I saluted and handed the message to Colonel Benteen and then I told him what the General said-that it was a big village and to hurry. He said, "Where's the General now?" and I answered that the Indians we saw were running and I supposed that by this time he had charged through the village. I was going to tell him about Major Reno being in action too, but he didn't give me the chance. He said, "What's the matter with your horse?" and I said, "He's just tired out, I guess." The Colonel said, "Tired out? Look at his hip," and then I saw the blood from the wound. Colonel Benteen said, "You're lucky it was the horse and not you." By this time Captain Weir had come up to us and Colonel Benteen handed the message to him to read and told me to join my company.
He didn't give me any order to Captain McDougall, who was in command of the rear guard, or to Lieutenant Mathey, who had the packs. I told them so at Chicago in
They gave me another horse and I joined my troop and rode on with them. The pack train was not very far behind them. It was in sight, maybe a mile away and the mules were coming along, some of them walking, some trotting, and others running. We moved on faster than the packs could go, and soon they were out of sight, except that we could see their dust.
I Fought With Custer: The Story of Sergeant Windolf, Last Survivor of the Little Big Horn, as told to Frazier and Robert Hunt, Charles Scribner's Sons, New York 1947 p. 96 - 107
As the Battle of the Little Bighorn was rushing to climax, Col. George A. Custer sent the same message to Capt. Frederick Benteen, his best battlefield commander, and Capt. Thomas McDougall, who commanded the Seventh Cavalry's extra ammunition packs, via two different couriers.
With Trumpeter Giovanni Martini [AKA John Martin] he sent Benteen the famous "come on. big village" note penned by Lt. W.W. Cooke, the regimental adjutant. [Martin's note was written because his command of English was sketchy. Here is Charles Windolf's description of Martin and Kanipe.]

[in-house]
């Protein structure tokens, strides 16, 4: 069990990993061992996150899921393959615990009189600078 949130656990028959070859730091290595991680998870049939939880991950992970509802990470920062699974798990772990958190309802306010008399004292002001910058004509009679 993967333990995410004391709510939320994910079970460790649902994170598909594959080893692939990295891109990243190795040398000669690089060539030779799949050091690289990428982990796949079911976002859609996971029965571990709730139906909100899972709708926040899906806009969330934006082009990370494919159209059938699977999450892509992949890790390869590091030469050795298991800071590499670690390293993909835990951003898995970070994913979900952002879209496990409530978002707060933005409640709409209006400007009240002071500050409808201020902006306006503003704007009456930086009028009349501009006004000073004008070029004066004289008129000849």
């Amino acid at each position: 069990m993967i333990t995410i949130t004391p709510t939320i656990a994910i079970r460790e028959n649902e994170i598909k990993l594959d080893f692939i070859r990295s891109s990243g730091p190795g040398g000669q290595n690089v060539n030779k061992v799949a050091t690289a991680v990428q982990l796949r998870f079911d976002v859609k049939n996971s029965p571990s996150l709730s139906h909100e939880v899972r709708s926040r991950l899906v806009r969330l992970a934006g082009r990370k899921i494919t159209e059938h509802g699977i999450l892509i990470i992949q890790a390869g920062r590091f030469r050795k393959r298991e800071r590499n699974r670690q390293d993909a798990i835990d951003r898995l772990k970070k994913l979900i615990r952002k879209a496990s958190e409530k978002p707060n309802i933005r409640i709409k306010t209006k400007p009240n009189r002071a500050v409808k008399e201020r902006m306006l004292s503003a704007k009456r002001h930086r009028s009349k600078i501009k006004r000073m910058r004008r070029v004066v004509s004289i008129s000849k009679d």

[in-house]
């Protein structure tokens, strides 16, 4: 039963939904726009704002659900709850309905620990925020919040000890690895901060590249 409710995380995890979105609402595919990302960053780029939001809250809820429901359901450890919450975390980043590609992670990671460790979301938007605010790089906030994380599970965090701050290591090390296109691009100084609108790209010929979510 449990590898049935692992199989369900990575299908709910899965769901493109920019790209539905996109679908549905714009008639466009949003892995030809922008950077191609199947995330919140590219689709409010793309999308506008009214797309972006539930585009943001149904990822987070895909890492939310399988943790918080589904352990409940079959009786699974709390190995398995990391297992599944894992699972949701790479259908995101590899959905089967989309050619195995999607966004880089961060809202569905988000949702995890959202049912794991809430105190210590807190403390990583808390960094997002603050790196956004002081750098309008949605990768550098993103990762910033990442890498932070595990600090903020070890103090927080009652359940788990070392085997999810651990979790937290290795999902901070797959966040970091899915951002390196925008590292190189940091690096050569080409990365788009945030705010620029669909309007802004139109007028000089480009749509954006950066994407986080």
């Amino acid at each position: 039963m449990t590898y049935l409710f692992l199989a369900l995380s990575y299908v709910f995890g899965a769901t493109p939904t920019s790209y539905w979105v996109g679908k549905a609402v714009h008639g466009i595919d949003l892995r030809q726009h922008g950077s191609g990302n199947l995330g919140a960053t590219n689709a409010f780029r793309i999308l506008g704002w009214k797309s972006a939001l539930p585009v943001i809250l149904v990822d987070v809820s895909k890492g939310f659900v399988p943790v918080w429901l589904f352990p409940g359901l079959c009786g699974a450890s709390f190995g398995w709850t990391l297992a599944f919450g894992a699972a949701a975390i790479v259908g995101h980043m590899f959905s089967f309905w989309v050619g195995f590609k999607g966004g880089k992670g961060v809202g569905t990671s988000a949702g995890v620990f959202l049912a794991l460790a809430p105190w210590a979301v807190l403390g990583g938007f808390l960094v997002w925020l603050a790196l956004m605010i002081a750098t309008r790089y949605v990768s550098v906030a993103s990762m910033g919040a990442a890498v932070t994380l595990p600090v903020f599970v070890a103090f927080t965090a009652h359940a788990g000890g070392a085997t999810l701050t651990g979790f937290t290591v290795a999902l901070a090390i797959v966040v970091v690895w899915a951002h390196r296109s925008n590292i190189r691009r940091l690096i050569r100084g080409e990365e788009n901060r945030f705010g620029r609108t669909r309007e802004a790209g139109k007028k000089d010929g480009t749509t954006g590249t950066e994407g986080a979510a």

And a few minutes earlier, he sent the same message in verbal form to McDougall and Benteen via Sgt. Daniel Kanipe. Both Martini and Kanipe got through, and as a result both survived the battle. Here is Benteen's account of receiving Martin's message, plus an image of the original in the hand of Lt. W.W. Cooke.
Martin and Kanipe are frequently described as the "last Seventh Cavalry troopers to see Custer alive" (or words to this effect) because they carried Custer's last order to Benteen, and thus were the last men to get out alive that day. But actually, the "last Seventh Cavalry trooper to see Custer alive" was not John Martin or Dan Kanipe. According to the eye-witness record, it was Peter Thompson.
Medal of Honor-winner Thompson's horse gave out just before the battle, and while he was trying to rejoin Reno, Thompson caught a glimpse of Custer at the river, away from his command and in the midst of some kinky business with a tethered squaw, something that American historians have not wanted to talk about for over 100 years. See Peter Thompson's account of the battle and Who Killed Custer -- The Eye-Witness Answer for more info.
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This late 1922 account by Martin is more forthcoming than the earlier accounts from 1908 and 1910, perhaps because Martin was more comfortable with W.A. Graham than W.M Camp. Graham's interview gleans a couple useful notes and amplifications -- specifically that Custer thought the Indians were running, even though his scouts refused to follow the supposedly retreating Sioux, and that Custer promised to support Reno.
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Here's Charles Windolf's description of meeting Martin on the trail that afternoon...
"We hadn't gone on very much farther before we saw a second figure in uniform riding towards us. He was Trumpeter Martini [Giovanni Martini, or John Martin] of my company, who had been assigned that morning as special orderly trumpeter to General Custer. I learned afterwards that he had a message from Custer to Benteen, that had been scribbled out on a field order pad and signed by Lieutenant Cooke the Adjutant. It read: "Benteen, come on. Big village. Be quick. Bring packs. P. S. Bring pack, W. W. Cooke."
"Martini was a salty little Italian who had been a drummer boy with Garibaldi in the fight for Italian independence. Captain Keogh, an Irishman commanding Troop "I," who was riding this day with Custer, had also fought with Garibaldi.
"I knew Martini very well because he belonged to H. We used to tease him a lot but we never did after this fight. He proved that he was plenty man. His horse was spouting blood from a bullet wound in his right hip but Martini didn't know anything about it. Benteen ordered him to rejoin his company. I always figured that Benteen thought that since Sergeant Kanipe had already taken word back to Captain McDougall to bring on the pack train as fast as they could come, there was no use sending more word to him. Anyway, Martini's horse was played out and it was all that he could do to keep up with us."